public to the crisis we now face but don't know it. 10) Force the
legislators to tell all on "tails" (obligations that carry into the
future indefinitely). 11) Pay close attention to demographic
implications on HHS budget expenditure of aging population. Consider
policies to curb heroic care in final stages of dying. 12) Educate the
public on relationship between jobs/trade/health insurance/competitive
position of MN and U.S. jobs. Support uniform national health care
insurance focused on maintaining health, not treatment of disease.
Jim Keller (1) (4) (0)
Question 1: Extend the sales tax to clothing and cut 5% across the
board on all current expenditures.
Chris Brazelton (1) (10) (0)
Increase the state income tax on the top 5% of income earners so that
when all state taxes and fees are considered that group's tax burden
is more equal to everyone else's.
Paul Hauge (2) (9) (0)
Ed Dirkswager (2) (_) (0)
Question A: Start with the Weber-Brandl recommendations and analyze
the budget from that perspective.
Question C: As much as I like most of the suggestions the Jay and John
have suggested that may be the recommendations of the Commission I
think that they are not sufficient and in one case need a significant
change. The deficiency is that I think that the Weber-Brandl report
recommendations, or something equally as thoughtful, must be included
as guidance about the principles necessary in addressing budget
concerns. The Weber-Brandl recommendations get to the heart of how the
state ought to think about the delivery of services. The Commission
report seems to be heading in a somewhat more structual direction. The
structural changes are necessary but not sufficient. As Stated by Jay
the Commission suggestions may include some areas that are critical to
look atóthe achievement gap and health care. The Weber-Brandl report
suggests the going in principles in how to develop solutions.
The one area where I may disagree, at least in part, with the
potential Commission recommendations is the re-establishment of the
State Planning Agency. The State Planning Agency was once a vibrant
contributor to long range planning discussions and policy making.
However, while there is a need for and agency to do long range
planning that planning must include a fiscal component that has never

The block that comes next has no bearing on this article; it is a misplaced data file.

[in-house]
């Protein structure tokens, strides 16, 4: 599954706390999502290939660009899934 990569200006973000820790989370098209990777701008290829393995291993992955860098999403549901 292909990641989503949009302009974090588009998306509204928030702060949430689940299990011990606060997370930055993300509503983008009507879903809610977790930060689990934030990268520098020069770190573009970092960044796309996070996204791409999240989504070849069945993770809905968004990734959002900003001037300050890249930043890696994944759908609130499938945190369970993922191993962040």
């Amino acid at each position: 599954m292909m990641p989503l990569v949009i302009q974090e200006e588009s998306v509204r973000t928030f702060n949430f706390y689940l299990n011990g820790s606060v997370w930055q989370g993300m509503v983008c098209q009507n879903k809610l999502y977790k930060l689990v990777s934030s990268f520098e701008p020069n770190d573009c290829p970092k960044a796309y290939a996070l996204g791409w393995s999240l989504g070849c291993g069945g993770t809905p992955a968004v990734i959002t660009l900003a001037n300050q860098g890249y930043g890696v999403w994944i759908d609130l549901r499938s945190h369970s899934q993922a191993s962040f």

been present with any degree of completeness in the past. While an
imperfect example the OMB might serve as a better example than the
State Planning Agency as we knew it. It is not sufficient to say, as
we have in the past, that State Planning and the Finance Department
can each do part of the long range planning task. The demographic,
programmatic and fiscal dimensions must be looked at together and not
in relative isolation.
Al Quie (1) (5) (0)
Question A: In the early 1980's it worked best when we did 1/3 cuts,
1/3 deferred expenditures, 1/3 tax increase.
Carolyn Ring (1) (5) (0)
Question A: Start with zero budgeting. Government departments and
agencies too often just look at past budgets and increase from that.
Every program and expenditure should be analyzed and justified.
Tom Swain (2) (8) (0)
Bill Hamm (2) (8) (0)
Question A: There is no magic wand so we have to look at real cuts in
programs, push the deficient into the future, or look at
decriminalization of marijuana and pardon those now sitting in our
prisons and jails for this healing non-lethal herb. This one step
would bring in enough sales tax coupled with reduction in prison costs
to help save the state as well as going a long way to reducing and
controlling county budgetary problems state wide. Free the weed and
Question B: As stated in A this new initiative alone brings us what we
need to balance the budget, although it should not stop us from
looking for more ways to streamline state government.
Robert A. Freeman (2) (7) (0)
Question A: Simplify our HHS programs as Wisconsin has done. Fold the
manifold programs into one large program. Do the same with taxes - get
rid of all the health care assessments and taxes and instead roll into
one provider tax that falls equally on all people instead of placing
undue burdens on small businesses that are not protected from state
mandates by ERISA.
Increase sin taxes on alcohol and tobacco. Broaden sales tax and work
to make tax revenues more dependable. Put all budget items on the
table for potential cuts, including education. Lower corporate tax
rates to encourage new business growth and offset by raising income
taxes on upper echelons. Simplify simplify simplify.
Question C: Not passing future deficits onto the next legislature is a